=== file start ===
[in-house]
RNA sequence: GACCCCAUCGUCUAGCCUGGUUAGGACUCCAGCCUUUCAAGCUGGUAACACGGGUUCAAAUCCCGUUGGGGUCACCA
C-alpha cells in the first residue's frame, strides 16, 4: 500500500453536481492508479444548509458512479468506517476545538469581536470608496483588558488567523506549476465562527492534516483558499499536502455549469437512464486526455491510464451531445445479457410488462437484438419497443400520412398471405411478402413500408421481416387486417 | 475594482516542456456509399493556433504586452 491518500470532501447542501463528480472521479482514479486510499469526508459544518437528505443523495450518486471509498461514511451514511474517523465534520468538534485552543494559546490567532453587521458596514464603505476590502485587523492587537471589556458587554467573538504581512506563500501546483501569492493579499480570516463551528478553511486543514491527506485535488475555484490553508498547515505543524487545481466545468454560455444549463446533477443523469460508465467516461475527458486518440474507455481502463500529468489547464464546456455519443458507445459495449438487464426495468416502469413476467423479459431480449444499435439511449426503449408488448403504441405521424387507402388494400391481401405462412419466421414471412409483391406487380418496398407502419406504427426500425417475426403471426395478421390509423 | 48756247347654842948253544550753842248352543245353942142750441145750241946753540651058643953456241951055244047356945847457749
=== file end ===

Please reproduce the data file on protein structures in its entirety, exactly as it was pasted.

[in-house]
RNA sequence: GACCCCAUCGUCUAGCCUGGUUAGGACUCCAGCCUUUCAAGCUGGUAACACGGGUUCAAAUCCCGUUGGGGUCACCA
C-alpha cells in the first residue's frame, strides 16, 4: 500500500453536481492508479444548509458512479468506517476545538469581536470608496483588558488567523506549476465562527492534516483558499499536502455549469437512464486526455491510464451531445445479457410488462437484438419497443400520412398471405411478402413500408421481416387486417 | 475594482516542456456509399493556433504586452 491518500470532501447542501463528480472521479482514479486510499469526508459544518437528505443523495450518486471509498461514511451514511474517523465534520468538534485552543494559546490567532453587521458596514464603505476590502485587523492587537471589556458587554467573538504581512506563500501546483501569492493579499480570516463551528478553511486543514491527506485535488475555484490553508498547515505543524487545481466545468454560455444549463446533477443523469460508465467516461475527458486518440474507455481502463500529468489547464464546456455519443458507445459495449438487464426495468416502469413476467423479459431480449444499435439511449426503449408488448403504441405521424387507402388494400391481401405462412419466421414471412409483391406487380418496398407502419406504427426500425417475426403471426395478421390509423 | 48756247347654842948253544550753842248352543245353942142750441145750241946753540651058643953456241951055244047356945847457749